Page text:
NATIONAL EXCH. BANK v. HAHN

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NATIONAL EXCH. BANK v. HAHN
1911 OK 417
126 P. 554
33 Okla. 516
Case Number: 1078
Decided: 11/14/1911
Supreme Court of Oklahoma

NATIONAL EXCHANGE BANK
v.
HAHN.

Syllabus

¶0 LANDLORD AND TENANT--Rent--Abandonment by Tenant. Where a tenant, a national bank, goes into voluntary liquidation under the national banking' laws, and abandons leased premises before the expiration of the term of the lease, the landlord is not required to relet for the protection of the tenant, but may, at his election, suffer the premises to remain vacant and recover his rent for the remainder of the term by means of an action on the lease.

Error from District Court, Custer County; James A. Tolbert, Judge.

Action by Hulda Hahn against National Exchange Bank. Judgment for plaintiff, and defendant brings error. Affirmed.

Dunn, J., dissenting
George W. Cornell and Porter H. Morgan, for plaintiff in error
George S. Pearl and George T. Webster, for defendant in error

KANE, J.

¶1 This was an action commenced by the defendant in error, plaintiff below, against the plaintiff in error, defendant below, to recover rent due according to the terms of a certain written lease. On a trial before the court, there was judgment for the plaintiff for the full amount claimed, to reverse which this proceeding in error was commenced.

¶2 There is no dispute concerning the lease or its terms, and the case turns entirely upon the proper amount of recovery, as a question of law. It seems that the defendant, a national bank, entered into voluntary liquidation under the national banking laws before the expiration of the time mentioned in the lease, and, having no further use for the leased premises, which were used as a bank building, vacated the same, and refused to pay rent. Counsel for plaintiff in error in their brief say:

"We wish to impress upon the court that the question in this case is not a question of whether or not the bank could be sued, or whether or not the lease was made, or whether or not the rental is paid, for the bank could be sued, the lease was made, and the rent was not paid; but we contend that the question is one of the measure of damages recoverable for the breach of an executory contract, where the lessee has become totally incapacitated from performing its covenants."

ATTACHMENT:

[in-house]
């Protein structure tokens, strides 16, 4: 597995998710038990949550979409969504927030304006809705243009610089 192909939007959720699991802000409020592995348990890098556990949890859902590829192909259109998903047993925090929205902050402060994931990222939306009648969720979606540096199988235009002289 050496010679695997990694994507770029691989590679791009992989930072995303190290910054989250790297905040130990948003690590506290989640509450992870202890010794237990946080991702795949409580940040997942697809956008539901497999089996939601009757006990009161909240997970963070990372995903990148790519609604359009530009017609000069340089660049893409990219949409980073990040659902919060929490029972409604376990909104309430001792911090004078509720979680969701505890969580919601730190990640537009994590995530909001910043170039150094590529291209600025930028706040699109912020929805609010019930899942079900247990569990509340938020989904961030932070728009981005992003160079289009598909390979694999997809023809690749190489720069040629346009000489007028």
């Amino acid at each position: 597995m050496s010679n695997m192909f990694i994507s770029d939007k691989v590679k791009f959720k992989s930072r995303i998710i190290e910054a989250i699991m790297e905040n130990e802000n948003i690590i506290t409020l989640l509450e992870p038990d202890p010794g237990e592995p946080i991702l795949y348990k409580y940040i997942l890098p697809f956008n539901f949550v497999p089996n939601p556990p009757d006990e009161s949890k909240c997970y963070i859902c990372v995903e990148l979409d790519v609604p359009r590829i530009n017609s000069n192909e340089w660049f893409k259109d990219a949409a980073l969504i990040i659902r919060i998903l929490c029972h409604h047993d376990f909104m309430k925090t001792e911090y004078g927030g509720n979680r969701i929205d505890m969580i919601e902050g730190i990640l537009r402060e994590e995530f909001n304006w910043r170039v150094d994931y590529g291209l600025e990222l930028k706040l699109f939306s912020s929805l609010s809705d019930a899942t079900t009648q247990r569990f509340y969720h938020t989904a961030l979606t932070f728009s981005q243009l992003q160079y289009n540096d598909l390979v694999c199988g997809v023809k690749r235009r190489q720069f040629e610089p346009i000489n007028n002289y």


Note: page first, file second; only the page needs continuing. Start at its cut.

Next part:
¶3 This question seems to be answered by Higgins v. Street, 19 Okla. 45, 92 P. 155. The syllabus reads as follows:

"If a tenant wrongfully abandons leased premises before the expiration of the term, the landlord may, at his election, at once enter and terminate the contract, and recover the rent due up to the time of abandonment, or he may suffer the premises to remain vacant and sue on the contract for the entire rent, or he may give notice to the tenant of his refusal to accept a surrender, when such notice can be given, and sublet the premises for the unexpired term for the benefit of the lessee to reduce his damages."

¶4 In support of this doctrine the court cited with approval Jones on Landlord and Tenant, sec. 549, as follows:

"After an unauthorized abandonment by a tenant, the landlord may, by taking proper precautions, relet to another without creating a surrender by operation of law; but he is not bound to do so. In a recent case it was said: 'The rule sanctioned by the decided weight of authority, if, indeed, there can be said to be a diversity of opinion on the subject, is that the landlord may, in such case, at his election, relet the premises upon the abandonment thereof by the tenant, in which case the measure of his damages will be the agreed rental, less the amount realized on account of such reletting, or he may permit the premises to remain vacant until the end of the term and recover his rent in accordance with the terms of the lease.' Although the landlord may relet for the benefit of the lessee and on his account without releasing him from his undertakings, such acts, if unexplained, would amount to a surrender by operation of law, as in a case where the lessor accepted the surrender."

¶5 The recent case referred to by the author is Merrill v. Willis, 51 Neb. 162, 70 N.W. 914. It seems to be in point here. In that case the defendant in error by a written indenture leased to the plaintiff in error certain real estate situated in the city of Blue Springs. The defendant went into possession under said lease and occupied the premises for the period of two months, at the expiration of which time he abandoned the same without Willis' consent. The action was on the lease for the balance of the rent reserved up to the expiration of the term as per the stipulated terms of the lease. The court held:

"A landlord is not, upon the abandonment of the demised premises by the tenant in violation of his contract, required to relet for the protection of the latter, but may at his election suffer the premises to remain vacant, and recover his rent for the remainder of the term by means of an action on the lease."

¶6 In delivering the opinion of the court Mr. Chief Justice Post used the language quoted by Judge Jones, supra.

¶7 The judgment of the court below is affirmed.

¶8 TURNER, C. J., and HAYES, J., concur; WILLIAMS, J., absent, and not participating; DUNN, J., dissenting.